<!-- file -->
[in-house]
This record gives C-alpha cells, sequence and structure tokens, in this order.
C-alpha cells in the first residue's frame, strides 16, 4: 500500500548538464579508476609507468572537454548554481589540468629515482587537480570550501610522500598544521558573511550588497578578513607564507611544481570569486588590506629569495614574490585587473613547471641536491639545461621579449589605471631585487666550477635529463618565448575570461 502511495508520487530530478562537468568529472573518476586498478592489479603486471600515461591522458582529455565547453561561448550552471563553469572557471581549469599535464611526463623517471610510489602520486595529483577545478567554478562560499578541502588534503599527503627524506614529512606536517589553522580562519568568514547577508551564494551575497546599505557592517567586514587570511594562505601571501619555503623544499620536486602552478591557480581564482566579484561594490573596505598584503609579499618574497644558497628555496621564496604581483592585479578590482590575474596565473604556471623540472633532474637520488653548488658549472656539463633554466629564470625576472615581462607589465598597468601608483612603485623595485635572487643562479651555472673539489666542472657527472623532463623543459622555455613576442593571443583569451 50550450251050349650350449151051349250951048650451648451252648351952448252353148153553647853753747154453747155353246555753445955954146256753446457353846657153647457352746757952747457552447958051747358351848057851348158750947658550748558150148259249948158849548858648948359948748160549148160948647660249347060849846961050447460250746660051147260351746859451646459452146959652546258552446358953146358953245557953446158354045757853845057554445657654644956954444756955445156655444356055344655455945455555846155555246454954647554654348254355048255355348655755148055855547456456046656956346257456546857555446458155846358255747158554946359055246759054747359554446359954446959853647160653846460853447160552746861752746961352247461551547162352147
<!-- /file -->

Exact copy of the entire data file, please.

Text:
[in-house]
This record gives C-alpha cells, sequence and structure tokens, in this order.
C-alpha cells in the first residue's frame, strides 16, 4: 500500500548538464579508476609507468572537454548554481589540468629515482587537480570550501610522500598544521558573511550588497578578513607564507611544481570569486588590506629569495614574490585587473613547471641536491639545461621579449589605471631585487666550477635529463618565448575570461 502511495508520487530530478562537468568529472573518476586498478592489479603486471600515461591522458582529455565547453561561448550552471563553469572557471581549469599535464611526463623517471610510489602520486595529483577545478567554478562560499578541502588534503599527503627524506614529512606536517589553522580562519568568514547577508551564494551575497546599505557592517567586514587570511594562505601571501619555503623544499620536486602552478591557480581564482566579484561594490573596505598584503609579499618574497644558497628555496621564496604581483592585479578590482590575474596565473604556471623540472633532474637520488653548488658549472656539463633554466629564470625576472615581462607589465598597468601608483612603485623595485635572487643562479651555472673539489666542472657527472623532463623543459622555455613576442593571443583569451 50550450251050349650350449151051349250951048650451648451252648351952448252353148153553647853753747154453747155353246555753445955954146256753446457353846657153647457352746757952747457552447958051747358351848057851348158750947658550748558150148259249948158849548858648948359948748160549148160948647660249347060849846961050447460250746660051147260351746859451646459452146959652546258552446358953146358953245557953446158354045757853845057554445657654644956954444756955445156655444356055344655455945455555846155555246454954647554654348254355048255355348655755148055855547456456046656956346257456546857555446458155846358255747158554946359055246759054747359554446359954446959853647160653846460853447160552746861752746961352247461551547162352147